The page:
A building pathology study of a retrofittted 1970s cavity wall house in ireland.
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This research consists of a building pathology study carried out on a cavity wall house constructed in the 1970s in Ireland. It focuses on the failures in the building and thermal performance within the structure.
Building Pathology is the study of defects, decay and failures in a building's performance. The goals of these studies are to understand the problems within a building and formulate a solution or remedy. Defects and decay can be caused by wide range of issues, such as design deficiencies, material deficiencies, deterioration, and environmental matters 1. In this case study there were a variety of defects including, dampness, mould growth and cracking at junctions and openings.
There were three types of investigation used in this study, the first of which was setting up two data loggers in two significantly different rooms in the building, one room which had defects present. These ran for 50 days and gathered relevant information to compare and contrast the similarities and differences at an enviromental level. The second test involved taking images of all areas of the building using a thermal camera. These were examined to identify the areas where thermal bridges existed. It was evident these areas lined up with the mould growth on the walls and ceiling, thus proving thermal imaging could be used to identify defects that are not already visible to the naked eye. The third test invloved using PsiTherm, a thermal bridge assessment software. Based on the thermal imaging results it was found the eaves details were the most affected with thermal bridging. These details were analyised in PsiTherm to prove the connectiion between mould growth and thermal bridging.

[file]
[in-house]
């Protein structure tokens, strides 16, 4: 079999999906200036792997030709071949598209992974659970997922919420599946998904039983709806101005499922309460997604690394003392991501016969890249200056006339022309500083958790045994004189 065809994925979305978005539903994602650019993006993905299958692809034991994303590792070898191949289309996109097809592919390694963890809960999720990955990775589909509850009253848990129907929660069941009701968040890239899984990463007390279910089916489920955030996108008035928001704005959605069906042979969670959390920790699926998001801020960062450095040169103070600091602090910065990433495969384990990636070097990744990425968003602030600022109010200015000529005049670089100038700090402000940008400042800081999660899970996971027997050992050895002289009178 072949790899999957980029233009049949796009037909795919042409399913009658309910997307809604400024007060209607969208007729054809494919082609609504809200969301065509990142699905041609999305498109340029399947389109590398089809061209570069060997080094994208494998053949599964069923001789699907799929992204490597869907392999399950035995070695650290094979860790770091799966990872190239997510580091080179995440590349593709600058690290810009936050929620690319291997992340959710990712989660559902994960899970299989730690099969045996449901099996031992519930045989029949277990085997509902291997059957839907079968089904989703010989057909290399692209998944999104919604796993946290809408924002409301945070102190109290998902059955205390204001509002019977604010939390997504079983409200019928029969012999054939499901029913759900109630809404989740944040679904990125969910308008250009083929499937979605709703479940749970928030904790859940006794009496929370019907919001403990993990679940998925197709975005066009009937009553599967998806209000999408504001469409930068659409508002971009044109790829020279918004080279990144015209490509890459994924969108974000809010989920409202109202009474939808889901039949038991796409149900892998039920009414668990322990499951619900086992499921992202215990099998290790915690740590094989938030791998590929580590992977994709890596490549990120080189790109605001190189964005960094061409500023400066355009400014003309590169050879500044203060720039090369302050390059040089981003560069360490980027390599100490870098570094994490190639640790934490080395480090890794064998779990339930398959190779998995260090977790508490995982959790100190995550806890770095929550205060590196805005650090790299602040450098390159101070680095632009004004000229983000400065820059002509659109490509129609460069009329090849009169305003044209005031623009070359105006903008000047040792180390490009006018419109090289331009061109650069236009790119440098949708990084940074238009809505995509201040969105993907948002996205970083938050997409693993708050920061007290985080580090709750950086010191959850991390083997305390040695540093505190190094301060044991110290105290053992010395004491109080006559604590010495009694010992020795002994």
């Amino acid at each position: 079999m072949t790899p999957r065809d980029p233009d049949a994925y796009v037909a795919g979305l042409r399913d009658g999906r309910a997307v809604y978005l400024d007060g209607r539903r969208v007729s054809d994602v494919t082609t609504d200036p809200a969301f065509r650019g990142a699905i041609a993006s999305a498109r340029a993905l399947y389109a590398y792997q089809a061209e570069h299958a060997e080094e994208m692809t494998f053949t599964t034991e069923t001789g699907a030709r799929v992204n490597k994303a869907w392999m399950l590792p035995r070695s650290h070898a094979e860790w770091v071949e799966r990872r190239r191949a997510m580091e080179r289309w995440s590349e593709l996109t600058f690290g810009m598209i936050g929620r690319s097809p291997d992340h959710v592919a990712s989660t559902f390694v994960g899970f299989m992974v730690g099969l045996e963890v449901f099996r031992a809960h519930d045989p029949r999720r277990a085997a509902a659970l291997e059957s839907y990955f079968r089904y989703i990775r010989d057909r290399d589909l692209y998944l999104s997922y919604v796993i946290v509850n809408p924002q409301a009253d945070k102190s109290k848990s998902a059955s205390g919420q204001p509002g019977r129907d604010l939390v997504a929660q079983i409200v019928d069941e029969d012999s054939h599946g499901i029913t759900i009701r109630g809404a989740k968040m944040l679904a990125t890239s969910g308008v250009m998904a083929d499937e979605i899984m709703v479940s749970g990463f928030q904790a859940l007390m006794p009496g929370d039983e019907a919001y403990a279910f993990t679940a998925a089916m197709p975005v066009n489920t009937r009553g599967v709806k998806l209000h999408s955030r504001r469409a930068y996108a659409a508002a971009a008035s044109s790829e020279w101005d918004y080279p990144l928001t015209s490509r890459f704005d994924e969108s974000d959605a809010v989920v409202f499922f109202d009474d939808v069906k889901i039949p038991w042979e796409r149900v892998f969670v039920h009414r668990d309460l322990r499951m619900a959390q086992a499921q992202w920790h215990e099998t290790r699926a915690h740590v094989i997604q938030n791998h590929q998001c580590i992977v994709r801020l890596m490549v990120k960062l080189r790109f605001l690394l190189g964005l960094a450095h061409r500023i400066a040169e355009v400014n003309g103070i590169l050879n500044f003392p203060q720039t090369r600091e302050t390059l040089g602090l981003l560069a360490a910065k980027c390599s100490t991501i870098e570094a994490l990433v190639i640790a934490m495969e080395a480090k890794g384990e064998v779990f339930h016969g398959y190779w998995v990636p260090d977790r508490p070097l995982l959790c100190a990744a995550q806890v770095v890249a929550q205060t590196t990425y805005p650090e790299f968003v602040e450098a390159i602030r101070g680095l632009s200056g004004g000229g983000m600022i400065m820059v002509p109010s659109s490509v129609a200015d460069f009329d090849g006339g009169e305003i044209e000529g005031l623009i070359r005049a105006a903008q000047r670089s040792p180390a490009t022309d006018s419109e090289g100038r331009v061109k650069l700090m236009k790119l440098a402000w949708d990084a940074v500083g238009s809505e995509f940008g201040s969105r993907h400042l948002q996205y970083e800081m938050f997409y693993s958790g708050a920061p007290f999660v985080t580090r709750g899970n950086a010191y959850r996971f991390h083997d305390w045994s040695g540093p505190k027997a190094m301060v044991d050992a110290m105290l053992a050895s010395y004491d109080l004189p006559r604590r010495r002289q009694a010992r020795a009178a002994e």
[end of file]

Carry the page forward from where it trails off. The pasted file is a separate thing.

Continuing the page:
The study suggests that using a thermal camera alongside a thermal bridge assessment software, could mean that thermal defects can be identified and tackled before the defect is visible. It is also proven how the enviromental performance within a room can be significantly impacted by residents' living patterns and usage.